Classes feel a bit different this year—to say the least—meeting between just 40 and 44 minutes daily. That certainly doesn’t sound like much time for high school, but it’s growing on me. In fact, I’d even say that this is an ideal amount of time to spend in a second language each day, so no complaints, here. Due to the need for super efficient timing, though, my daily structure now looks like this:

- Do Now
- Activity 1 (
*or first part of a longer activity*)

-Brain Break- - READ (independently)
- Activity 2 (
*or second part of a longer activity*)

To give you a sense of how this looks, on Tuesday we held the first round of student interviews (i.e. Discipulus Illustris/Persona Especial), students read about last Friday’s basketball game, then I asked questions about what we learned from the student in the spotlight, typing into a Google Doc as students copied the Latin into their notebooks (i.e. Write & Discuss). That was it! Thinking of the class day as two parts is really easy to plan for. Also, since classes meet daily, I’ve decided to alternate activities. This makes the week feel like there’s more variety without adding too much. Here are my alternating daily routines for these first weeks of school…

**Week 1**

**Week 2+**

**Do Now**

Last spring, I found out that Do Nows are really great for managing classes. The system worked really well, but I remember spending a lot of time thinking about Do Nows, and wanted something that ran itself more instead of coming up with new ones all the time. Therefore, I’ve decided that the days after Discipulus Illustris (i.e. Wed/Fri) be reading the projected Write & Discuss product. This includes the bonus of bringing absent students into the loop.* N..B. some teachers make copies for absent students. This routine eliminates that need!* Here’s my Do Now schedule for Week 2+:

**Mondays:**Guess the student!**Tues/Thursdays:**- Draw pic based on prompt (Tues)
- Read text about that drawing (Thurs)

**Wed/Fridays:**Read Discipulus Illustris text (from Tues/Thurs)

I have everything I need for Mondays because each student drew 4 things they like, and/or like to do on their name card (from the very first 12 minute mini class). All I have to do is type up a paragraph describing what a student likes, then project that to start the week. Once I exhaust those, then I can recycle the same content about students from *other* class sections. This could easily last the rest of the year. Write & Discuss takes care of Wednesdays and Fridays. All I have to do is project what was already typed during Tues/Thurs Discipulus Illustris. Therefore, ** the one Do Now I have to come up with each week** is a prompt for Tuesday that students draw (e.g. What animal would you like to have?). After that, I’ll type up a paragraph worth of comprehensible input based on a drawing or two for Thursday’s class. The best part about this schedule? 4 of the 5 Do Nows throughout the week are input-based so students have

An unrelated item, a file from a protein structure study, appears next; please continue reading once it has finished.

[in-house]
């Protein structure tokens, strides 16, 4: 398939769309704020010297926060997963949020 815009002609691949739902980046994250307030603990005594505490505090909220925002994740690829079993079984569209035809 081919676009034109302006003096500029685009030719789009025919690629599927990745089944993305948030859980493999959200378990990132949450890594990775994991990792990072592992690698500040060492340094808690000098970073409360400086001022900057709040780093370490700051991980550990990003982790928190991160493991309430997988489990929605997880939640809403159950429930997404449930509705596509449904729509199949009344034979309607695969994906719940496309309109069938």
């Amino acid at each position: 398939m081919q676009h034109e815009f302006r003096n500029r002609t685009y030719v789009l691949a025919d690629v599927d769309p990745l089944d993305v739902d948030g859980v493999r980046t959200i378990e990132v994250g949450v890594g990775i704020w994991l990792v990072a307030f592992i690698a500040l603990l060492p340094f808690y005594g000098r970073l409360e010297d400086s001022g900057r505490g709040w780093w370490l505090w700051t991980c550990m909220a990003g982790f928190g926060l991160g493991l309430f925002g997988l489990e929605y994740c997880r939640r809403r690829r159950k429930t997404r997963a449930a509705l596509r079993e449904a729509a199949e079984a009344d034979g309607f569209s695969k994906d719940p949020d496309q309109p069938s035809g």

*even more independent time reading!*

**Text-Generating Routines**

I’ve already shared how the Write & Discuss content doubles as the next day’s Do Now, but what about the 3 minutes of independent reading? What texts do students have before we start Free Voluntary Reading (FVR)? Students need new texts to read, and they need new ones often. In fact, it doesn’t matter how short a new text is, half of what makes a text compelling is that it’s NEW! So, instead of inventing things to do in order to get new texts, weekly activities can easily generate content to type up for students.

Card Talk is a prime example. This activity results in details about students and their interests to type up after as little as 10-15 minutes of class time. Therefore, Wed/Fri Card Talk will provide two new short class texts each week, but there’s more; I wrote about reintroducing Cloze sentences, which I now plan to do weekly. Students work with a partner to fill-in the spaces of a new projected text every Monday, just before a quick TPR to finish the day. The content of this text comes from Friday’s Card Talk, also printed for Tuesday (and Wednesday’s typed and printed for Thursday). Here’s how the week looks in terms of prep during planning periods, all between 2 to 15 minutes to complete:

**Mondays:**Determine Tuesday’s Do Now drawing prompt**Tuesdays:**Type up text based on drawings for Thursday’s Do Now**Wednesdays:**Type up Card Talk content & print for Thursday**Thursdays:**Type up “Guess the Student” for Monday’s Do Now**Fridays:**Type up Card Talk content, and- make cloze for Monday
- print for Tuesday

So, how can your Do Nows and other routines create content?

Pingback: Zōdiacī & Weekly Routines | Magister P.